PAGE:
10 Things in Politics: Who's blaming who over Capitol riot

Good morning! Welcome back to 10 Things in Politics. I’m Brent Griffiths. Sign up here to get this newsletter in your inbox each day.

Send your tips and thoughts to [email protected] or tweet me @BrentGriffiths.

Here’s what you need to know:

  • The FBI warned of violence before the Capitol riot, but the top officials responsible for the Capitol’s security didn’t see the report.
  • Tiger Woods is recovering after “significant” injuries sustained in a roll-over crash.
  • Sen. Mitt Romney says Trump would win the Republican Party’s 2024 presidential nomination.

1. INFIGHTING OVER THE INSURRECTION: Former officials could not agree on their own actions during the Capitol riot. The disunity came to light at the first major congressional hearing on the attack, the largest breach in the building since the British burned it in 1814. This means that nearly three months later we still don’t know critical facts about what happened. 

  • What was new: This was the first time we’ve heard publicly from former U.S. Capitol Police Chief Steven Sund, former Senate Sergeant at Arms Michael Stenger, and former House Sergeant at Arms Paul Irving. All three resigned in the wake of the riot. Acting Metropolitan Police Department Chief Robert Contee also testified.

The three leaders responsible for the Capitol’s security (D.C. police is specifically prohibited from policing the grounds) said to some extent that they were caught off guard by the violent mob, which did not match their preparations.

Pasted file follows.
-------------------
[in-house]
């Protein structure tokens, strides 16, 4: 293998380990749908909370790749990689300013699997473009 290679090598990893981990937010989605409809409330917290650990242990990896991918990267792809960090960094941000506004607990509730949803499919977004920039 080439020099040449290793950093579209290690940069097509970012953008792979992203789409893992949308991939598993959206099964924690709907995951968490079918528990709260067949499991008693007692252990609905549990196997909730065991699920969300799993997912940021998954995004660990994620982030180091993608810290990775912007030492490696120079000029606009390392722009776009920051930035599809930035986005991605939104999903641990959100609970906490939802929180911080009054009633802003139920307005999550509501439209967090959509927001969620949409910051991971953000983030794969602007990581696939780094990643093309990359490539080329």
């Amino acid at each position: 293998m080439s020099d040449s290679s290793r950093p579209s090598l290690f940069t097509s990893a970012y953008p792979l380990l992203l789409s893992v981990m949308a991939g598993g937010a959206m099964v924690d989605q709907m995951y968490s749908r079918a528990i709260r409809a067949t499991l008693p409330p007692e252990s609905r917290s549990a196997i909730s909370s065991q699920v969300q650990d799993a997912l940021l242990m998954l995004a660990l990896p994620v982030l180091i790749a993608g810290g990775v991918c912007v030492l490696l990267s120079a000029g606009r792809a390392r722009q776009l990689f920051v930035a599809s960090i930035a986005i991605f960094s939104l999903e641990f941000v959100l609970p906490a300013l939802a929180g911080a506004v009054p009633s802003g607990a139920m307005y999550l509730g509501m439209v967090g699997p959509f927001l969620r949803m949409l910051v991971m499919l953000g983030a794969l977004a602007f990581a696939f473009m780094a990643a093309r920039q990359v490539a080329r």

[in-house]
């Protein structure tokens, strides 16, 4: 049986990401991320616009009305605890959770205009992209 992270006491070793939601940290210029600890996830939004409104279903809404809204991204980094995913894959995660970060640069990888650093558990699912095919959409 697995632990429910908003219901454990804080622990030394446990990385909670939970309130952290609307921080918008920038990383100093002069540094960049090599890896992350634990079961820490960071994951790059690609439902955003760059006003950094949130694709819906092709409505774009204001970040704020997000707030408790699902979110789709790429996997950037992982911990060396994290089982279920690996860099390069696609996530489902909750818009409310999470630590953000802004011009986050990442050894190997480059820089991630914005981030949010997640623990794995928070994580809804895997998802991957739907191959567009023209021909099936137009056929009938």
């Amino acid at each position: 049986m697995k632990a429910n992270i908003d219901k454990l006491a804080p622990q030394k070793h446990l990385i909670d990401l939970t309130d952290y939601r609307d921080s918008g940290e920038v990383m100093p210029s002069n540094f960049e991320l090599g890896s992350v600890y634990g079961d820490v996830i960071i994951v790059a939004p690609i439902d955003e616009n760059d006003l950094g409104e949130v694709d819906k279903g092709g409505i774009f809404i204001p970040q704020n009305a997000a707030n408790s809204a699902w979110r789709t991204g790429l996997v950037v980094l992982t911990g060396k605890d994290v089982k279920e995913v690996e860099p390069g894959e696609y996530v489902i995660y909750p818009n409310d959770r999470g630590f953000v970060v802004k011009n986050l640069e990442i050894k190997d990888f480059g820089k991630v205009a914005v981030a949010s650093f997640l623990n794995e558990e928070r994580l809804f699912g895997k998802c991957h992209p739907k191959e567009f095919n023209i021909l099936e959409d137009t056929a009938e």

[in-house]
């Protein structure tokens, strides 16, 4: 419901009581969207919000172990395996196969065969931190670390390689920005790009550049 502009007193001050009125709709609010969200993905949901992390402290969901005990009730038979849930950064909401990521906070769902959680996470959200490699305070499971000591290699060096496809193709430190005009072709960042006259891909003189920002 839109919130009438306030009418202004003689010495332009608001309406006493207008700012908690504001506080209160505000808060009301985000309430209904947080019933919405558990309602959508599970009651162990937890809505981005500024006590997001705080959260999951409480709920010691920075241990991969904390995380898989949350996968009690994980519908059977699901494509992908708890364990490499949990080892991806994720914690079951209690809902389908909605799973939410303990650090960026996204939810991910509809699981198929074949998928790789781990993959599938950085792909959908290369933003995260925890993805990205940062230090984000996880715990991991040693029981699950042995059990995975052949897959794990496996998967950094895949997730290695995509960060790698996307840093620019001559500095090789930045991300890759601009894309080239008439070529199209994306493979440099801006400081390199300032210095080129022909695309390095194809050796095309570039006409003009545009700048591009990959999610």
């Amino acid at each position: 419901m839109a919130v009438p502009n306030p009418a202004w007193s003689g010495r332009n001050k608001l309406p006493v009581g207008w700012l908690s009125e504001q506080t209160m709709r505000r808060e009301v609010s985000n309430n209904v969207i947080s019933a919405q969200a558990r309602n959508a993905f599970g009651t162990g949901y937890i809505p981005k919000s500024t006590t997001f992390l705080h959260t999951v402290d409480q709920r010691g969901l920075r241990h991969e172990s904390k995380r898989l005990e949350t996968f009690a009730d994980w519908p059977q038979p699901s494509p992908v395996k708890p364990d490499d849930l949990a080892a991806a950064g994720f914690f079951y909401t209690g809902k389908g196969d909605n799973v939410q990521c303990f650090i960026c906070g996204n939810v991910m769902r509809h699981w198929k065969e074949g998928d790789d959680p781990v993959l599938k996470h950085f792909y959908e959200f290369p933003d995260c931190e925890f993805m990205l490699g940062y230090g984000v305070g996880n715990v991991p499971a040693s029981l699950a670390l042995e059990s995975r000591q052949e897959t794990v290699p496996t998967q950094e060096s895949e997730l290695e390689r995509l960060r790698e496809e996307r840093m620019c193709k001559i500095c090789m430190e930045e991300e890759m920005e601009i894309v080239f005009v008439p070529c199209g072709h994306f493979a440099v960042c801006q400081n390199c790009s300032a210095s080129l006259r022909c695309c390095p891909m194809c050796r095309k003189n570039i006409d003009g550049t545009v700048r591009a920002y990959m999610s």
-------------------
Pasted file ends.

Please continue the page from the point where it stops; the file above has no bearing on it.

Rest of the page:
• Part of this lack of preparedness may be down to a key lapse: Neither Sund, Irving, nor Stenger saw an FBI intelligence report written on January 5 that pointed to online posts calling for violence the following day. Further adding insult to injury, Sund confirmed Capitol Police did receive the report — it just wasn’t sent to him.
  • Key quote: “None of the intelligence we received predicted what actually occurred,” Sund told lawmakers. “We properly planned for a mass demonstration with possible violence. What we got was a military-style, coordinated assault on my officers and a violent takeover of the Capitol building.”

Another telling moment: Republican Sen. Ron Johnson of Wisconsin used the hearing to push a debunked conspiracy theory that the riot included “fake” Trump supporters and was infiltrated by “provocateurs.” Needless to say, all the available evidence we have widely contradicts this. 

2. Republicans are trying to unite over opposition to Biden’s stimulus plan: Sen. Mitt Romney of Utah called Biden’s $1.9 trillion relief plan a “clunker” that is “filled with bad policies and sloppy math.” Romney was part of a small group of GOP lawmakers trying to craft a bipartisan deal with the president. But Democrats seem ready to ram their legislation through without them. The House will vote on Friday.

3. The Justice Department is reviving its investigation into George Floyd’s death: A new federal grand jury has been formed in Minnesota and new witnesses have been called as part of a narrowed investigation into former officer Derek Chauvin, The New York Times reports. Chauvin is already facing state charges next month, but the news could foretell federal action, particularly if Chauvin is not convicted of murder.